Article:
[Eleanor]: 668.Margaret - Grethe.I
This is not my story, but without me, it could not have come to be, and so it became my story, or at least mine to tell.
In the beginning I was a child, innocent, wide eyed, oblivious to anything but what I felt and knew; much like other children regardless of their circumstances of birth and stations in life. My father was the king and I a princess, but I knew nothing of this. Until we both started school, my days were spent running through the castle with my older brother, begging titbits from the cook in the huge palace kitchen or visiting the horses in the stables. I’m sure we were quite the nuisance for the domestic staff, but we were never chastised as less privileged children would have been. When my brother started his lessons, I was lonely for a companion and befriended Grethe, the girl who lived among the pots and pans and great ovens.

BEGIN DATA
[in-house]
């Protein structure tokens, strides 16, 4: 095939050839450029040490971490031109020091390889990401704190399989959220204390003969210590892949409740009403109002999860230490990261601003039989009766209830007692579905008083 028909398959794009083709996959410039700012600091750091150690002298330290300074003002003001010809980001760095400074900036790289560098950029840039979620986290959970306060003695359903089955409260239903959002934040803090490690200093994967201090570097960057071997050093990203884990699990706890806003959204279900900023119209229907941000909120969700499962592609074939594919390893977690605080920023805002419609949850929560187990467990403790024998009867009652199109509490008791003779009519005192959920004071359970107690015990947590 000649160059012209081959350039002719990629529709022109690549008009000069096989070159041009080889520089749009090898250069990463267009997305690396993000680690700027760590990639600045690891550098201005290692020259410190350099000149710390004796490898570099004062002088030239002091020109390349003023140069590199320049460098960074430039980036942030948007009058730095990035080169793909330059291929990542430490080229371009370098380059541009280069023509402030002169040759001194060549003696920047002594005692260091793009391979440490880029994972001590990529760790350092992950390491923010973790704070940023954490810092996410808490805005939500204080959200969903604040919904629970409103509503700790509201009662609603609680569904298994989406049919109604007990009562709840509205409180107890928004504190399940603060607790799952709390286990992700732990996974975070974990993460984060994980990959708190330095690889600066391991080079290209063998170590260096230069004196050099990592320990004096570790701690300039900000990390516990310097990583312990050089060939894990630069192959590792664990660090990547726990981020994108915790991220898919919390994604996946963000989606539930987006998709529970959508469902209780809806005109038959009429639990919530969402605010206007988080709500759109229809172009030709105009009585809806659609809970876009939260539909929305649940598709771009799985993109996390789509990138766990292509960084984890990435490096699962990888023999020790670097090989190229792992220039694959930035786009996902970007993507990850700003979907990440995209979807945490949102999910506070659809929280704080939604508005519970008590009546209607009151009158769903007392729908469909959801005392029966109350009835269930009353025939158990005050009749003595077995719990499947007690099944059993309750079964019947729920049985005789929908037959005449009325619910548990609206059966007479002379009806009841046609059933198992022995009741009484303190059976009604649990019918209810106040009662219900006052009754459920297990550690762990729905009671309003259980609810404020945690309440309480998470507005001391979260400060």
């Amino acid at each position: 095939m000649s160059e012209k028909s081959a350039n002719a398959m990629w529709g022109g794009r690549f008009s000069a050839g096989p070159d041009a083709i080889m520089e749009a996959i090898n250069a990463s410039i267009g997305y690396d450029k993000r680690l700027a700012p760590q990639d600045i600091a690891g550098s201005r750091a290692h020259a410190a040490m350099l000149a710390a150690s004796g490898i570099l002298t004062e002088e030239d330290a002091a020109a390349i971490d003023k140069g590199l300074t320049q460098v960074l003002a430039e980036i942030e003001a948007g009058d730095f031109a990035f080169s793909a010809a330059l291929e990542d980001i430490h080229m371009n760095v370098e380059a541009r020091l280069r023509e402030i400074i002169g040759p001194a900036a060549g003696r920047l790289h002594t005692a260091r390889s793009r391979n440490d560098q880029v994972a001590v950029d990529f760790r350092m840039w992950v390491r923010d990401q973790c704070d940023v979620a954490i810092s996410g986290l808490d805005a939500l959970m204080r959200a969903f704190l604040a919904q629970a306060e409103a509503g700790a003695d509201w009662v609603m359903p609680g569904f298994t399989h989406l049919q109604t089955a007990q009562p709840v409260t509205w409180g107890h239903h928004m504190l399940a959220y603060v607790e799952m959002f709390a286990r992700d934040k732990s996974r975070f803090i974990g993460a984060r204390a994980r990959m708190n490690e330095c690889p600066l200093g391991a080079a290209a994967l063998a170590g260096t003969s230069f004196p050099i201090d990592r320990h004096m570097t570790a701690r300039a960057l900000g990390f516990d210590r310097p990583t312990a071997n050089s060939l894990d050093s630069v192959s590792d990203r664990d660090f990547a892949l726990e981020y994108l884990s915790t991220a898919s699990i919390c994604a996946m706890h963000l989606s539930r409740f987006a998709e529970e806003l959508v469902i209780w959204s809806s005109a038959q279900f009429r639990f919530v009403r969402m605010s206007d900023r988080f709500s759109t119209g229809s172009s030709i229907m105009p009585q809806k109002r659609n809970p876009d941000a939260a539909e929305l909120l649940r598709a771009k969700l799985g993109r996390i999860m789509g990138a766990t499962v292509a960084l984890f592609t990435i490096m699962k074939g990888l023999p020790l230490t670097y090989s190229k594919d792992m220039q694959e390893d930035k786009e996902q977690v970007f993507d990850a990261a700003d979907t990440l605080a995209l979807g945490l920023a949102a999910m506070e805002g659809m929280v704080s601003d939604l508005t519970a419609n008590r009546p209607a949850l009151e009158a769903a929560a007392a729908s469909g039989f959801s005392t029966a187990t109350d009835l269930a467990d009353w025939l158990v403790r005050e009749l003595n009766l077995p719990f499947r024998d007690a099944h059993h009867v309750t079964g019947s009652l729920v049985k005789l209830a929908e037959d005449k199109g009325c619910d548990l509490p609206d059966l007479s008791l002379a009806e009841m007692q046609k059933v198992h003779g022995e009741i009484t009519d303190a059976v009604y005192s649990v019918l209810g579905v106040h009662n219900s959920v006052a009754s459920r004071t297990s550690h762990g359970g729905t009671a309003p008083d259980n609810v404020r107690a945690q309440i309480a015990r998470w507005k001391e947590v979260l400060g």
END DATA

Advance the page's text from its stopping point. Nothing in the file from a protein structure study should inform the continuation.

Grethe was mute and simple. While I look back on those days and think of myself as oblivious, she truly was. Her parents had been killed in an accident in the village when she was just a baby, their cart overturned when a wheel caught in a rut and the horse stumbled. Crushed beneath the weight of the wagon, their infant daughter was thrown clear, rolling down into the dry ditch, only to hit her small soft head against a rock. Relatives took her in for a time, but were discouraged that she never spoke and took no interest in the world around her. Otherwise she was growing normally with a healthy appetite, and the family realized they could not support her. They were not bad people, just poor, and one mouth that did not contribute toward the household was one mouth too many. They asked around and Grethe was taken in by Mistress Rose who ran my father’s kitchens.